The EBF agrees with the 50% initial starting limit as proposed in article 4(2) of the draft RTS provided that:
(i) It is subject to grandfathering;
(ii) The thresholds referred to in article 2(1)(a) and (b) are removed and the thresholds proposed in article 3(a) and (b) are set at a level of 15%, according to the rationale that we explain in the response to questions 2 and 3 below;
(iii) There is recognition of flexibility needed for the compliance with this threshold after acquisitions of mergers which can change substantially the composition of the portfolios in the resulting banking group;
(iv) Only one metric is used for the sake of simplicity. There is division of opinions as to whether the single metric should be RWA or Exposure value. If the latter is used then the definition in regulation (EU) 575/2013 (articles 111 and 166) should be applied. In any case there would be a need to compare only non-defaulted exposures.
Against that background the EBF agrees with a transparent, simple, anti-distortionary plan, with a high tolerance for permanent use and a defined cost-benefit position for banks.
We believe that point (a) and (b) of Article 2 (1) of the draft RTS, which sets an immateriality limit in the RTS in relation to the intuitions’ total exposure value of the set of relevant exposures and the total risk-weighted exposure amount of the set of relevant exposures, go beyond the scope of the provision laid down in point (a) and (b) of Article 150 of the CRR.. The relevant criteria in point (a) and (b) of Article 150 of the CRR are the number of material counterparties and the burden for institutions to implement rating systems for these counterparties. Accordingly, we believe that point (a) and (b) of Article 2 (1) should be deleted from the RTS.
The text in article 150(1)(a) and (b) of CRR refers to exposures where:
(i) the number of material counterparties is limited; and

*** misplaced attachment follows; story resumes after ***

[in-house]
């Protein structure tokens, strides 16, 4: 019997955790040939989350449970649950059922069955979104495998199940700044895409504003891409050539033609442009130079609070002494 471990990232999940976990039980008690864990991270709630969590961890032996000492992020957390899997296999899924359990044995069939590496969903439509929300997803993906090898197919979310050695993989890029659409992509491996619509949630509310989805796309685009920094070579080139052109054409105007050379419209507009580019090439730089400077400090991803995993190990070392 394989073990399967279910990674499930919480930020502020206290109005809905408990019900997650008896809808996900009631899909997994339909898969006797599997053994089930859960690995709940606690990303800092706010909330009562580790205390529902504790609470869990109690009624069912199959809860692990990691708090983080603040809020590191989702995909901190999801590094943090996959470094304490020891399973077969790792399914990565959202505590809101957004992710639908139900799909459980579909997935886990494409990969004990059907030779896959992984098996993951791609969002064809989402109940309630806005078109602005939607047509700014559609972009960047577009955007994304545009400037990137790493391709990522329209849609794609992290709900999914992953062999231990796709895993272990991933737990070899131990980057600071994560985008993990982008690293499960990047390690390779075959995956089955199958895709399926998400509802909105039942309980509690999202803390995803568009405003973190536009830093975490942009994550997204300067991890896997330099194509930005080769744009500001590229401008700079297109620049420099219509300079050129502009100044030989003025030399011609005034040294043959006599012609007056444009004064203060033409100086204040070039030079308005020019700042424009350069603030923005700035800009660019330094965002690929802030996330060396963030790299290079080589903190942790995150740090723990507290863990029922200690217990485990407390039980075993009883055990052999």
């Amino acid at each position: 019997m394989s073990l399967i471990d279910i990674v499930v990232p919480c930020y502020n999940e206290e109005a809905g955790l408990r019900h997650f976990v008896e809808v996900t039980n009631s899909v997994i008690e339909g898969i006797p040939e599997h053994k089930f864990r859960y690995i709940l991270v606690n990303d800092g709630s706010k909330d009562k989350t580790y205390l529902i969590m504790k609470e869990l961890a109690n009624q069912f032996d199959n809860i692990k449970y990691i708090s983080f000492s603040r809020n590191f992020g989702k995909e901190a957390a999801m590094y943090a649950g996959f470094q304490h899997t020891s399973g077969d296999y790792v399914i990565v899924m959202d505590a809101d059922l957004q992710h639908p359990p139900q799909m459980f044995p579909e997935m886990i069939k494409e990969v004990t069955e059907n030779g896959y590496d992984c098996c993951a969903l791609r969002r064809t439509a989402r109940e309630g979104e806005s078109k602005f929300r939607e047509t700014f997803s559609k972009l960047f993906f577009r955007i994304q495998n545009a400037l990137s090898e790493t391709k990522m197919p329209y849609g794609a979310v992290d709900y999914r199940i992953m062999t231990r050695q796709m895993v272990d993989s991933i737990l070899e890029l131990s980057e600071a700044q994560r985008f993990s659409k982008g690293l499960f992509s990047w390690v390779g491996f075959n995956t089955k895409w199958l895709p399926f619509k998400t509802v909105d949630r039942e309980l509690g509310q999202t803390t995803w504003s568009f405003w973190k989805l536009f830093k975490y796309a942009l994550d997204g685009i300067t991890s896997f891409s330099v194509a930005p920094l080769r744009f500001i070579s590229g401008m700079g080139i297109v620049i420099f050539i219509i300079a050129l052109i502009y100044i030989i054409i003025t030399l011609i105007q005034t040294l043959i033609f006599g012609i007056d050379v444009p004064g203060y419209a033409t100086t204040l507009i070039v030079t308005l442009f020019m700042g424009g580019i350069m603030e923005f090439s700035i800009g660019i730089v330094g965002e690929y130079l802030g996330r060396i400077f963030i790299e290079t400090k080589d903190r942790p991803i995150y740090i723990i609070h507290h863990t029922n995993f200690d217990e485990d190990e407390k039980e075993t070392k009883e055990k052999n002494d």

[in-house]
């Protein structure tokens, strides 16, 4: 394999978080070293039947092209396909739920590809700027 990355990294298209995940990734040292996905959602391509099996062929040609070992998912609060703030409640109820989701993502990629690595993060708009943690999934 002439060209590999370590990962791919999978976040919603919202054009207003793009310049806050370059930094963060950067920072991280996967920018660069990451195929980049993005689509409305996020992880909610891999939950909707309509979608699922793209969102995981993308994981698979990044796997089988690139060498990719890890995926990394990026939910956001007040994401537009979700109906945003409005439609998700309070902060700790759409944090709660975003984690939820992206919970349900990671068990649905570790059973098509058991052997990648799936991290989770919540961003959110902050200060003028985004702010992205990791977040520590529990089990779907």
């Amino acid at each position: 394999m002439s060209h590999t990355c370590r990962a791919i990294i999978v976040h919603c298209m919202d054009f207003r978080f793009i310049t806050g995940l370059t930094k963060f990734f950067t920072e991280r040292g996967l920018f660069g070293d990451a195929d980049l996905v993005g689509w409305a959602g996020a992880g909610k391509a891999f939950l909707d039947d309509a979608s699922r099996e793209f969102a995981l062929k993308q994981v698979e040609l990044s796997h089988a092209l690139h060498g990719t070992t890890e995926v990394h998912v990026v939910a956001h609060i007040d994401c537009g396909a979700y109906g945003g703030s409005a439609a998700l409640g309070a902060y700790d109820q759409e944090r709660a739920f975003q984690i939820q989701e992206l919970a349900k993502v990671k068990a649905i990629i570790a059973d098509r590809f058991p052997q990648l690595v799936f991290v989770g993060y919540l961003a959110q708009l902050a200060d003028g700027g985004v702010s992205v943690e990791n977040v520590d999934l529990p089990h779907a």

(ii) it would be unduly burdensome for the institution to implement a rating system for these counterparties.
The former is addressed in article 2(1) point (c) of the RTS. The latter is dealt with in the qualitative criteria section.
An 8% threshold could impose undue pressure on both competent authorities and banks to implement models that may not fully comply with the applicable minimum standards.
In conclusion, we believe that the introduction of a quantitative threshold in the RTS (as the proposed 8%):
­ goes beyond the mandate of CRR;
­ distorts the spirit of the regulation; and
­ brings in unnecessary complications.
If co-legislators had meant to include a quantitative threshold on the exposure they would have done so and requested the EBA to calibrate it. But the fact is that level-1 legislation only refers to the number of counterparties and the unduly burdensome implementation.
For the sake of consistency, the definition of counterparty, which is missing in this RTS, should follow that of the large exposure regime (connected clients) as it is a concept already implemented within banks.
The limit of number of counterparties should be raised to 100 which is still a small number for statistical purposes. We really think that 20 as a threshold is too small.
As for the definition of “unduly burdensome” the EBF suggests removing article 2(2) and instead indicate that reliance is placed upon an institution to prove that it cannot comply with Title II, Chapter 3 (Credit Risk), Section 6 (IRB approach) Articles 169 – 191.
The fixed upper limit of 8% of total exposure value and total risk weighted exposure amount associated with exposures to insignificant business units and/or products seems restrictive and unnecessarily rigid, cf point (a) and (b) of Article 3 of the draft RTS. A higher threshold, for example of 15%, would better address the purpose of identifying non-significant business units.